pain) and was supposed to be met with a wheelchair. They had to send for the chair and it took 15 minutes to get it from the ship. As a handicapped passenger and also being a full suite passenger I was supposed to have priority boarding. I mentioned this to the security woman who told me to "shut up and get to the back of the line".

Upon arriving on board things looked up. Waiting in my cabin as promised was the 3-wheeled scooter and extra wide regular wheelchair I rented from Care Vacations. We dropped off our carry on luggage and went to the crow's nest for the Sail Away drink in the souvineer glass. Regarding the carry on luggage both the airport security and the HAL secuirty were very rude when I asked for hand checking of my camera equipment. I stood my ground and finally got that service. Life on board was quite nice. The suite came with a bottle of Champaigne from the Captain. Our cabin steward was very nice and picked up on the fact that my husband was a "news hound" and had a copy of the USA Today for him every morning.

As Suite passengers we had free laundry and dry cleaning services. The dry cleaning machine was broken and so they checked with the Amsterdam to see if they could do our dry cleaning when we were in port with them in Sitka. They were already backed up on thier own dry cleaning and couldn't assist us. I had followed the suggestions of others and only brought enough clothes for 4 days on a 7 day cruise and told the consiger I was not having them wash my knits in with their laundry as they used hot water and bleach. The consiger and my room steward arranged cold water washes for my knits but it took two days to get the laundry back..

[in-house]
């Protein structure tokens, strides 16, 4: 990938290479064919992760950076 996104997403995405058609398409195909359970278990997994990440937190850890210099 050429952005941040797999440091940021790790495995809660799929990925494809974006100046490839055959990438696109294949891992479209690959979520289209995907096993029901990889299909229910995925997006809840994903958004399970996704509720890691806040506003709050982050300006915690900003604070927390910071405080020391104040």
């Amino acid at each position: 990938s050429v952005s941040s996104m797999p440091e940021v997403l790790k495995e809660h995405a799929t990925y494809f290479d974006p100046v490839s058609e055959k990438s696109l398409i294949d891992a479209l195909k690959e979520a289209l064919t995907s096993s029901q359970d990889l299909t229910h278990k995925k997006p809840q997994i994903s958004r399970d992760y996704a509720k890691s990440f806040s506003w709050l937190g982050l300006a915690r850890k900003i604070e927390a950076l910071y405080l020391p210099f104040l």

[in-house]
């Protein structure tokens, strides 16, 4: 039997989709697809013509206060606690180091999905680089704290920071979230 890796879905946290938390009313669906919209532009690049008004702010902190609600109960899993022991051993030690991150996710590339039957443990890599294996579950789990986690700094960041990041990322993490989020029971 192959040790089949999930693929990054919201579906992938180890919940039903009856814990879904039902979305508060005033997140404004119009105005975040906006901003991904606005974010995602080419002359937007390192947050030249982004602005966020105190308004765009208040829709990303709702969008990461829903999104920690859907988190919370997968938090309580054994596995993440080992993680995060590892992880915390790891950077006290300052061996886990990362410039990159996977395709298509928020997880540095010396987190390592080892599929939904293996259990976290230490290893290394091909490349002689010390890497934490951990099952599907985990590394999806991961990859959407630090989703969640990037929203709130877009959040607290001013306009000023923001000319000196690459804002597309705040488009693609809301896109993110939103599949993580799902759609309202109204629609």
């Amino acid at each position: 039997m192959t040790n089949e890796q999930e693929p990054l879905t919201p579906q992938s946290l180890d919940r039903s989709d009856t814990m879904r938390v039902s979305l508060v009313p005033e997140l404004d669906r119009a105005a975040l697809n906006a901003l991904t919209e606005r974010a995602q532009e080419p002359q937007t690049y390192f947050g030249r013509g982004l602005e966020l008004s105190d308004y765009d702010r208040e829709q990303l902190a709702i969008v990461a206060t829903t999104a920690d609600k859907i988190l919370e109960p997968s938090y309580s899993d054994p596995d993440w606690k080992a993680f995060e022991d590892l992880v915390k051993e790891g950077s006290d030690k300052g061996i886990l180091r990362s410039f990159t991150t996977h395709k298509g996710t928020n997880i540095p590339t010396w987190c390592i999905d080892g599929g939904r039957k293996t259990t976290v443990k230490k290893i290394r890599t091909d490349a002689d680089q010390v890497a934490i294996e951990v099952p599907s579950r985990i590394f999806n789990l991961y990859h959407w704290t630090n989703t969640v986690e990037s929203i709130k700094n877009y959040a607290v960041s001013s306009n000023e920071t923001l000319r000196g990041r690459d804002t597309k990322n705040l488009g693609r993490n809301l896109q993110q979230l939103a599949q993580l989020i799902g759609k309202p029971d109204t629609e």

We had wonderful table companions in the Rotterdam Dining room and our waiters were the best. We had such fun with the assistant waiter that we left him a bigger tip than the head waiter. The wine steward always brought us our soft drinks, the right ones to the right passenger, after only one night. We had purchased the soft drink cards and they were the best buy of the cruise. I had discovered that you could order them as a Bon Voyage gift and have them waiting in the stateroom so I did that and saved hunting up a bar tender to get one from. I preferred breakfast in the room but my husband almost always had his on the Lido. The portions in the Rotterdam Dining Room looked small but after ALL those courses you definately were not hungry. The food was very tastety, well spiced and presented with flair. The highligh of the trip in the dining room was the Running of the Moose the second night out. A person dressed as a moose went through the dining room followed by the waiters carrying the mouse dessert. This was accompanied by music from the Rocky and Bullwinkle show.